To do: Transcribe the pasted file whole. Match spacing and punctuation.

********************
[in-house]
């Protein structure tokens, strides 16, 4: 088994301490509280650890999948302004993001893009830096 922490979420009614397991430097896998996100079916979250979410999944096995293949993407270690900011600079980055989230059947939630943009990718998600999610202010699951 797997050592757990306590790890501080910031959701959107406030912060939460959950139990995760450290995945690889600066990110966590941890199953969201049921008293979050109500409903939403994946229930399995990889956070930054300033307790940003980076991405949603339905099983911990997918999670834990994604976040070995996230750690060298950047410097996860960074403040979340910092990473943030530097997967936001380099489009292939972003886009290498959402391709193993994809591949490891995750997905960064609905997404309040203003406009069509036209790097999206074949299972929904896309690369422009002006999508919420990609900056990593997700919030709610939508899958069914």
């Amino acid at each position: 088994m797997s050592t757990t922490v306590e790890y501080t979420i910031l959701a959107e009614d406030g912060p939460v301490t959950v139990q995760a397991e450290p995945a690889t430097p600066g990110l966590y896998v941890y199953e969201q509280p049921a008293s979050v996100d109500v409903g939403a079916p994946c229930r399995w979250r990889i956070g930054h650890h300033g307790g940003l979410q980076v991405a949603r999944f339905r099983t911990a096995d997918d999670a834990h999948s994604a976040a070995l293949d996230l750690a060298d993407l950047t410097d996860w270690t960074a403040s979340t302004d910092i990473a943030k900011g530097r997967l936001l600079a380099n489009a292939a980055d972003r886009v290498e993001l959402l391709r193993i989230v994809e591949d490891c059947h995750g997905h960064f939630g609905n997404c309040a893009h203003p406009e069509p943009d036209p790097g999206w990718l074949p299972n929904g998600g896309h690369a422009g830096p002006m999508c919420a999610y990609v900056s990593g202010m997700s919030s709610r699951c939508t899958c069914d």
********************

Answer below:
[in-house]
């Protein structure tokens, strides 16, 4: 088994301490509280650890999948302004993001893009830096 922490979420009614397991430097896998996100079916979250979410999944096995293949993407270690900011600079980055989230059947939630943009990718998600999610202010699951 797997050592757990306590790890501080910031959701959107406030912060939460959950139990995760450290995945690889600066990110966590941890199953969201049921008293979050109500409903939403994946229930399995990889956070930054300033307790940003980076991405949603339905099983911990997918999670834990994604976040070995996230750690060298950047410097996860960074403040979340910092990473943030530097997967936001380099489009292939972003886009290498959402391709193993994809591949490891995750997905960064609905997404309040203003406009069509036209790097999206074949299972929904896309690369422009002006999508919420990609900056990593997700919030709610939508899958069914």
């Amino acid at each position: 088994m797997s050592t757990t922490v306590e790890y501080t979420i910031l959701a959107e009614d406030g912060p939460v301490t959950v139990q995760a397991e450290p995945a690889t430097p600066g990110l966590y896998v941890y199953e969201q509280p049921a008293s979050v996100d109500v409903g939403a079916p994946c229930r399995w979250r990889i956070g930054h650890h300033g307790g940003l979410q980076v991405a949603r999944f339905r099983t911990a096995d997918d999670a834990h999948s994604a976040a070995l293949d996230l750690a060298d993407l950047t410097d996860w270690t960074a403040s979340t302004d910092i990473a943030k900011g530097r997967l936001l600079a380099n489009a292939a980055d972003r886009v290498e993001l959402l391709r193993i989230v994809e591949d490891c059947h995750g997905h960064f939630g609905n997404c309040a893009h203003p406009e069509p943009d036209p790097g999206w990718l074949p299972n929904g998600g896309h690369a422009g830096p002006m999508c919420a999610y990609v900056s990593g202010m997700s919030s709610r699951c939508t899958c069914d």